CHAPEL OF THE CHIMES
4499 Piedmont Avenue
Oakland, CA 94611
Acres: 1.5 City Blocks
Bella Morte Rating: 5 Tombstones
Although the official web site for Chapel of the Chime indicates it was founded in 1909, it seems more accurate to state it was founded in 1902, for in that year a collective of undertakers established the California Columbarium, a small facility located at the Chapel of the Chimes’ present site. Be that as it may, the columbarium flourished, and in 1926, world-recognized architect Julia Morgan was commissioned to handle designs for renovation as well as plans for additions to the building. In 1928, the name of the facility was changed from The California Crematorium (no word on when the original name was changed) to Chapel of the Chimes. The “Chimes” refer to the carillons in the original part of the structure’s tower. For her part, Julia Morgan continued to offer advice and design elements until her death. [Note: Morgan was hired by newspaper tycoon, William Randolph Hearst, to build Hearst Castle. The project took 28 years to complete with laborers working around the clock! ]
Although the Chapel of the Chimes was established and intended to be a columbarium, its fetching ambience tempted those who desired crypt entombment and, recently, several wings have been opened for traditional casket placement, although the vast majority of this wonderland is still dedicated to the memorialization of those who choose cremation.
The building stands, blazing brilliant white, almost at the end of Piedmont Avenue. Indeed, the structure is almost next door to the entrance of Mountain View Cemetery. Outside, a fountain burbles merrily and beckons one to enter the quiet haven which stretches over 1.5 city blocks. Once inside, a calming silence envelops visitors. In spite of the fact that 190,000+ urns (and, as mentioned earlier, even some caskets) are housed within, the Chapel is infrequently visited so that one may well walk inside for several hours and not run into another (living) soul as a host of interior gardens, cloister walks, alcoves, fountains and even a few chapels beg to be explored. Gorgeous stained glass windows abound and set the impressive urn rooms alight with brilliant colour.
In addition to the original building (officially, Chapel of the Chimes), the Frances Willard Columbarium (first addition), the Sanctuary (a chapel featuring detailed metal work), and the Julia Morgan Chapel (featuring gorgeous stained glass windows) all link together via a series of passages and stairwells that make the transition feel seamless.
The complete list of room and building names is as follows:
- Eternal Wisdom
- Frances Willard
- Garden of Memory
- Garden of Reflection
- Living Waters
- Garden of Prayer
- Pathway to Prayer
- Garden of Worship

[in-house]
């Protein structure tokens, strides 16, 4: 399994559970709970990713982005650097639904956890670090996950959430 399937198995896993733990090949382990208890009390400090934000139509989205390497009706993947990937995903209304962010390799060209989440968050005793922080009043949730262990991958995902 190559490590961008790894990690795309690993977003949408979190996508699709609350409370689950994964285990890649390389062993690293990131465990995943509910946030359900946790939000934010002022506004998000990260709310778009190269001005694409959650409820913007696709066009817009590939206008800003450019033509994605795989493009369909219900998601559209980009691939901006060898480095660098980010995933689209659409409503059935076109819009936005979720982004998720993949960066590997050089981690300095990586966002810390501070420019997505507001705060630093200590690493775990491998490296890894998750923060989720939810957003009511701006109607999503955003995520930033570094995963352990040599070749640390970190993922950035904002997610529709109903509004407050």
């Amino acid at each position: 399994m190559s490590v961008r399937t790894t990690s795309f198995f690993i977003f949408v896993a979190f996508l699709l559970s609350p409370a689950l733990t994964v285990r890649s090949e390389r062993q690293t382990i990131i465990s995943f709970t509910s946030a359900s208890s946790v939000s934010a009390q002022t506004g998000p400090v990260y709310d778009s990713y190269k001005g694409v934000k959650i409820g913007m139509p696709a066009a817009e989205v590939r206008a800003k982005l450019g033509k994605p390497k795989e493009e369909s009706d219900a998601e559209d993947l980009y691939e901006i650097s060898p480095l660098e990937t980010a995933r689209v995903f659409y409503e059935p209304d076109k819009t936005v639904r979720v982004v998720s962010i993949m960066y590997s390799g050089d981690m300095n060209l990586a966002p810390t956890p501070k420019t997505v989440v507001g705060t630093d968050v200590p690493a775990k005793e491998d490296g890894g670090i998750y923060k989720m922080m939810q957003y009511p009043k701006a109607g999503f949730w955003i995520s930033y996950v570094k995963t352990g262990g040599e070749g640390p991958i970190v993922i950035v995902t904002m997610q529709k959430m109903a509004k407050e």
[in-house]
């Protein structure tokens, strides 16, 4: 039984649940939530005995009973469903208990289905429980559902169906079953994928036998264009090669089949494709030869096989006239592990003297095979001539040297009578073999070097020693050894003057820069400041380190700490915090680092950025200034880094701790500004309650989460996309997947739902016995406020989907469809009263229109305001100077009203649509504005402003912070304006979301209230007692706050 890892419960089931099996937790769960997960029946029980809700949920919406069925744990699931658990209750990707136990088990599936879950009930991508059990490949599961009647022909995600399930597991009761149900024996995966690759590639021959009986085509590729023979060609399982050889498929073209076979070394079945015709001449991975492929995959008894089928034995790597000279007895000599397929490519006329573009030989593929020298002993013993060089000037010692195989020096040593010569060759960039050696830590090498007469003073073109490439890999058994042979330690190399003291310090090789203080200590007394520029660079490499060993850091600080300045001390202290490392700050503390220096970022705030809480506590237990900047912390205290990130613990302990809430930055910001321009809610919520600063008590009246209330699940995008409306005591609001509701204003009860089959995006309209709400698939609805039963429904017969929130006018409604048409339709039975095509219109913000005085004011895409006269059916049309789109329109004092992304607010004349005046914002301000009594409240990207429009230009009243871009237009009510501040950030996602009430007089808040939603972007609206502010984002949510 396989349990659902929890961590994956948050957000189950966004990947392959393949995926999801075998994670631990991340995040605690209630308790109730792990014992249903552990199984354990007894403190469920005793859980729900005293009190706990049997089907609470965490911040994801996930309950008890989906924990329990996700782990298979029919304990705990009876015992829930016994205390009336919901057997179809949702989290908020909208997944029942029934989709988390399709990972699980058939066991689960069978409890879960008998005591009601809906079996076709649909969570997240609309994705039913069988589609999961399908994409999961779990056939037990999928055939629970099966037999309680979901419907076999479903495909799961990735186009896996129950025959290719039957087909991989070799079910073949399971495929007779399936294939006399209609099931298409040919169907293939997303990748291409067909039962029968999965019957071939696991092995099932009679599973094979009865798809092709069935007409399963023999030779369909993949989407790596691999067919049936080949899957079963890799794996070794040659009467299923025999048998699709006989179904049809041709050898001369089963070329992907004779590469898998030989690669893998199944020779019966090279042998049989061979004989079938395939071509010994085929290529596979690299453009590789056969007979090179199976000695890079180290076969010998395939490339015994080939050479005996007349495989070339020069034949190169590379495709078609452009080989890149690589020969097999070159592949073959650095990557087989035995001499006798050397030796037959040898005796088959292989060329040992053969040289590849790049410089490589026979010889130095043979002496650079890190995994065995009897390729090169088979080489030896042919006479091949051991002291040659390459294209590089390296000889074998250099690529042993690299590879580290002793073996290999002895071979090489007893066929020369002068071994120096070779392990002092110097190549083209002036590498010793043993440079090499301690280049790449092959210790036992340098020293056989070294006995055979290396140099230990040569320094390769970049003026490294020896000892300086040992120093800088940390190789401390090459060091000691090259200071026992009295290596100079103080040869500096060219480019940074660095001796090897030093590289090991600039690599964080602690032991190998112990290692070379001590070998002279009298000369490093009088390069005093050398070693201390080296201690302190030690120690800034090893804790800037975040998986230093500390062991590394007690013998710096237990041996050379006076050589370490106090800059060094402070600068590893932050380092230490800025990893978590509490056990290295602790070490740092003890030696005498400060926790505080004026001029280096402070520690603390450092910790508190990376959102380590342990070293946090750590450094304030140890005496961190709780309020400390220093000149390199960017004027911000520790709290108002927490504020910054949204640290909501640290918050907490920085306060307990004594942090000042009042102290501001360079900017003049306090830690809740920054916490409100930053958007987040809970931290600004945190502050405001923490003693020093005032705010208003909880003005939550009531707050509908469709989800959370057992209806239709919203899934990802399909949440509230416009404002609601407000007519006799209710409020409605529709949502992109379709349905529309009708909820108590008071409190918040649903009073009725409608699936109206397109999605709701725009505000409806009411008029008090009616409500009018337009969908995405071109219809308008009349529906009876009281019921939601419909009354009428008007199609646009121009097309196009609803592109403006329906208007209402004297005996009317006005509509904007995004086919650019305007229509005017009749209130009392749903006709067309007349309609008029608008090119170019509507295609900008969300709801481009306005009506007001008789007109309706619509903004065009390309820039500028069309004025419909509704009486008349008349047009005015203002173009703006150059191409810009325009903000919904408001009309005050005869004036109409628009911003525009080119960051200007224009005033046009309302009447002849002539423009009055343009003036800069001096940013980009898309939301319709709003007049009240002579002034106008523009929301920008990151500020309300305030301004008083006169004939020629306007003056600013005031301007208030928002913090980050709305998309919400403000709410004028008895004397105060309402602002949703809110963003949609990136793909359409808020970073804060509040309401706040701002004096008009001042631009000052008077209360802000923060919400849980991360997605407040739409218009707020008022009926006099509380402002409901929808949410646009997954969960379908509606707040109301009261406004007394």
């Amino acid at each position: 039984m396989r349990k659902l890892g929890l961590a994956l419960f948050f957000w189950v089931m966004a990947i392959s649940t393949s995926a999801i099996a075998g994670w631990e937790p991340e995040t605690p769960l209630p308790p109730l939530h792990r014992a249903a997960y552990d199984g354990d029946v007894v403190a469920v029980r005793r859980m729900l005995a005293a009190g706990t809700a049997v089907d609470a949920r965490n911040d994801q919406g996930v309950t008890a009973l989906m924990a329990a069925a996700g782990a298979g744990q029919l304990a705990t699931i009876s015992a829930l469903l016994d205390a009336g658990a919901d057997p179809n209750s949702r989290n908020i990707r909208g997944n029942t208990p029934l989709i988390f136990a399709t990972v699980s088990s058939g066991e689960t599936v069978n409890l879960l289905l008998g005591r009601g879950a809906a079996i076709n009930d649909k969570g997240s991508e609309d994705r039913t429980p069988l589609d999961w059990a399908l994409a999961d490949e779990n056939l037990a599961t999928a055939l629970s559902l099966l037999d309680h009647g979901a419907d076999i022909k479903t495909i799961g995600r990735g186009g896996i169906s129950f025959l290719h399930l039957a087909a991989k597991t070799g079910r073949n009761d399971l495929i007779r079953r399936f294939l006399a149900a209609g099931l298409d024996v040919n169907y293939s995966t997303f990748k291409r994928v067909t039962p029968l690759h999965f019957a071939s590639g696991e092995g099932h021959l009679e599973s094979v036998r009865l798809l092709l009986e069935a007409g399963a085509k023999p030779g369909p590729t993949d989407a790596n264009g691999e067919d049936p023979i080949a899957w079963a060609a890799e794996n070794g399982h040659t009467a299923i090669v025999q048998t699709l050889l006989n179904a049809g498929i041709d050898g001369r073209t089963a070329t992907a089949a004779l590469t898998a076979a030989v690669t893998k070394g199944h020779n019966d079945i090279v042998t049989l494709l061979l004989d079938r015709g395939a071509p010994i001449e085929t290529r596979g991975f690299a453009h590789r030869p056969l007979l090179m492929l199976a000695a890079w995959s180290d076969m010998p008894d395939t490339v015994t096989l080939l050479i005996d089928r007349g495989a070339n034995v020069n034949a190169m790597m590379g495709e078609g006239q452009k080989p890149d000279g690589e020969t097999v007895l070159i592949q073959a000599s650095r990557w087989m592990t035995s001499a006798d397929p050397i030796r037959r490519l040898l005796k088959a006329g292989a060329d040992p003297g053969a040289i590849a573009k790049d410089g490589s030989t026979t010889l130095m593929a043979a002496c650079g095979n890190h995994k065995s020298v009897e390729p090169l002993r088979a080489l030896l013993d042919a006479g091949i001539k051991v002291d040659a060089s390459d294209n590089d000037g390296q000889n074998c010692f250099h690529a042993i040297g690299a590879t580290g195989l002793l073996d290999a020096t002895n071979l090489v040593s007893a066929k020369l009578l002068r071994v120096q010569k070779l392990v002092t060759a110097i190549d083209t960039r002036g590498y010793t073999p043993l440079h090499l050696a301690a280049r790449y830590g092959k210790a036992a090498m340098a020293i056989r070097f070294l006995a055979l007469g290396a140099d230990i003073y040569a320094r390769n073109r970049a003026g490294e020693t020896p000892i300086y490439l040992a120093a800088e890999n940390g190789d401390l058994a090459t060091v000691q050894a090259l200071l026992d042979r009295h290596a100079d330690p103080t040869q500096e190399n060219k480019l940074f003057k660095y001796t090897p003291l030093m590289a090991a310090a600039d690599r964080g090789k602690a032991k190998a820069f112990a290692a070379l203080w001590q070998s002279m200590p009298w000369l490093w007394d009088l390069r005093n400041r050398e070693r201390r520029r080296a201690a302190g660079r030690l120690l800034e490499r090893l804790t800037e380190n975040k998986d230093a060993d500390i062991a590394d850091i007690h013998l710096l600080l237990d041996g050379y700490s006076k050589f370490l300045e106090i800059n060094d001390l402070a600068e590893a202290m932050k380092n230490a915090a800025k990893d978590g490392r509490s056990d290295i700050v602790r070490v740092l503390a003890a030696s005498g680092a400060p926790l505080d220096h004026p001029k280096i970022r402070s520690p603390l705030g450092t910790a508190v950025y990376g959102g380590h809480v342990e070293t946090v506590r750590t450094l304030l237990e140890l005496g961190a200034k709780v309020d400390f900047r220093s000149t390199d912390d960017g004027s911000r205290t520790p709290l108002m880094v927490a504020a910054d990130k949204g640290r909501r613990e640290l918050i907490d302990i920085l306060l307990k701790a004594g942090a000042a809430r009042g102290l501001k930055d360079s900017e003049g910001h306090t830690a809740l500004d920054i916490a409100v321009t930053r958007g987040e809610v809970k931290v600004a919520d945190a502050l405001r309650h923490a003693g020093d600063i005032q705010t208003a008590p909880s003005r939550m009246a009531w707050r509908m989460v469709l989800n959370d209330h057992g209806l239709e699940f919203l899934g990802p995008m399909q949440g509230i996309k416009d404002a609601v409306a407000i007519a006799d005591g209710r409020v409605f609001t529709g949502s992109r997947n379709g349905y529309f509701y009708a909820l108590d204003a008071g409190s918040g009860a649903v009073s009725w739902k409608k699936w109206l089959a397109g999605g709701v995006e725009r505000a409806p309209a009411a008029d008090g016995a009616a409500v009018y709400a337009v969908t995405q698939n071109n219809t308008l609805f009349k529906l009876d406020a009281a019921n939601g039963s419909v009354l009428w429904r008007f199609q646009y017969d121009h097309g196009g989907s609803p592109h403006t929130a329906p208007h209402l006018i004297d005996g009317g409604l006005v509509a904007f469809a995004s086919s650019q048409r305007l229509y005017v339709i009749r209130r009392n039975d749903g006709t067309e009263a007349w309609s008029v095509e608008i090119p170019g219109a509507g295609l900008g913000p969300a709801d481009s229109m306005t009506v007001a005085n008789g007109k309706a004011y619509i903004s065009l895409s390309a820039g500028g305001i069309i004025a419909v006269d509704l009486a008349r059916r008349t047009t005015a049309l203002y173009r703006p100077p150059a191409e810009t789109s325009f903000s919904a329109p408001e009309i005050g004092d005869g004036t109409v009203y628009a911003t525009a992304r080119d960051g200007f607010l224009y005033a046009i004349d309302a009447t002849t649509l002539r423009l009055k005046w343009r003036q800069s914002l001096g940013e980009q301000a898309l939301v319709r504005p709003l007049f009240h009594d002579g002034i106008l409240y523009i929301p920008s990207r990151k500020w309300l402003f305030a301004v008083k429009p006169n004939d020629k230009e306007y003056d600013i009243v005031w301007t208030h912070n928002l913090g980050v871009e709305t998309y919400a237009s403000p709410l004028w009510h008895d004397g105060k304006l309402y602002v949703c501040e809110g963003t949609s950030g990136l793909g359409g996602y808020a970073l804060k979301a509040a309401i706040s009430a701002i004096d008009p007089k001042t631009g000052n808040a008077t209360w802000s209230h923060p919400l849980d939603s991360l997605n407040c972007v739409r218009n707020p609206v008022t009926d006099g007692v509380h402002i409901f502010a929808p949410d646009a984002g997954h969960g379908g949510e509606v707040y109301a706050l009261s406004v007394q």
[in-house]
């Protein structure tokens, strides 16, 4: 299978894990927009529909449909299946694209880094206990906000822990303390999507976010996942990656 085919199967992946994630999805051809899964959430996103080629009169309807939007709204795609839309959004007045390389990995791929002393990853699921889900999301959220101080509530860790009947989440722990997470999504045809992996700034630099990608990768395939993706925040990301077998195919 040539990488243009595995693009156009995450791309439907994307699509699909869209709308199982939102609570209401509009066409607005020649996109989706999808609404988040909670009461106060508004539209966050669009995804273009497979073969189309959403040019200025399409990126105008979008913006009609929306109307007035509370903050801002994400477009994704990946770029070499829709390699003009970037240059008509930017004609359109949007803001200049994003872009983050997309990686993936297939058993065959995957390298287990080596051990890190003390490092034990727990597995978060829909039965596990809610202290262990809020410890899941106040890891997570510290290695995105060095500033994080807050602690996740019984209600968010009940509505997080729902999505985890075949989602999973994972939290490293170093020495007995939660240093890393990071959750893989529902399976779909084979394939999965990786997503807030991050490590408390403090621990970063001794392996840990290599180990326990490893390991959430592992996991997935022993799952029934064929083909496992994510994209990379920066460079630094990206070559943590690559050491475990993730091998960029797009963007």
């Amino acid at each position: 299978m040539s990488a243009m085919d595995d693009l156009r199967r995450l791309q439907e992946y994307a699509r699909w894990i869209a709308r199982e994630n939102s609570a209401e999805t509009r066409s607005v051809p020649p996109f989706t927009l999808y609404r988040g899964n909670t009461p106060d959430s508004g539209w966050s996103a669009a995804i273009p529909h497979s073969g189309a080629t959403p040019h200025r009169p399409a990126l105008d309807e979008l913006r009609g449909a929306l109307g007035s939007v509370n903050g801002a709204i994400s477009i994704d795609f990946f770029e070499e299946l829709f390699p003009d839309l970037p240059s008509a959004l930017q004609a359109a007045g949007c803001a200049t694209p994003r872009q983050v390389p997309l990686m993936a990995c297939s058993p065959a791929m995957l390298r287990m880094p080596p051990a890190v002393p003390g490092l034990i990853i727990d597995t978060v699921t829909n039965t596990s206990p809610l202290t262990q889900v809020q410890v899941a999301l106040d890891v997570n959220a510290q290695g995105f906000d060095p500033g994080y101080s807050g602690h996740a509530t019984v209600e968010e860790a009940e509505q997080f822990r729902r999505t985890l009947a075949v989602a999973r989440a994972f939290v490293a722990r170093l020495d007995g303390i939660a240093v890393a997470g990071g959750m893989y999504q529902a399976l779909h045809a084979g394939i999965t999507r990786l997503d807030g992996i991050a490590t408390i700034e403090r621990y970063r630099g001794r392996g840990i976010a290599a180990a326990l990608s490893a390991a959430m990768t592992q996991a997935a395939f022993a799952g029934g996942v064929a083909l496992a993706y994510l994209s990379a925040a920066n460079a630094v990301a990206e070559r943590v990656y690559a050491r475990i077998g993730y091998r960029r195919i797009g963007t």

The proprietors of Bella Morte spent two enchanted days exploring the treasures of the Chapel. For a few glorious hours on that first day, a rare California thunderstorm graced us and we sat, mesmerized, beneath a stained glass window as the rain tumbled down, playing its silver music.
Some of the rooms give one the impression of being in a greenhouse as lush foliage burgeons between the urn columns. Others have a distinctly religious feel, owing to statuary such as a large figure of St. Francis (Francis Willard Room) or Putti holding the urns of dead infants. In one room, we even came across a cage containing several canaries which chirped happily as they fluttered from perch to perch! Several of the older rooms afford the sense of being in a library as bank after bank of urns stand, almost like filed books, before ones’ dazzled eyes.
On either side of a certain passageway, bronze plaques eternalize a poem by one Ella Wheeler Wilcox:
It seemeth such a little way to me,
Across to that strange country, The Beyond;
And yet, not strange, for it has grown to be
The home of those of whom I am so fond.
They make it seem familiar and most dear,
As journeying friends bring distant regions near.
So close it lies that when my sight is clear
I think I almost see the gleaming strand,
I know I feel those who have gone from here
Come near enough sometimes to touch my hand.
I often think, but for our veiled eyes,
We should find heaven right about us lies.
I cannot make it seem a day to dread,
When from this dear earth I shall journey out
To that still dearer country of the dead,
And join the lost ones so long dreamed about.
I love this world, yet shall I love to go
And meet the friends who wait for me I know.
And so for me there is no sting in death,
And so the grave hath lost its victory.
It is but crossing with a bated breath
And white, set face ~ a little strip of sea,
To find the loved ones waiting on the shore,
More beautiful, more precious than before.
It’s not hyperbole to write that there is something new and wonder-filled around each corner…at the top of each set of stairs…and at the end of each tiled cloister walk. We’d read about Chapel of the Chimes before visiting, but nothing could have prepared us for the pure wonder and beauty of it all. Plan to spend the better part of a day (minimum) in this gem of a columbarium.
NOTE: Among its other claims to fame, Chapel of the Chimes boasts the installment and use of the world’s first electric crematorium. It is also said to be the one of the largest above-ground columbariums in the United States. In 1999 it was designated a Distinguished Landmark by the City of Oakland.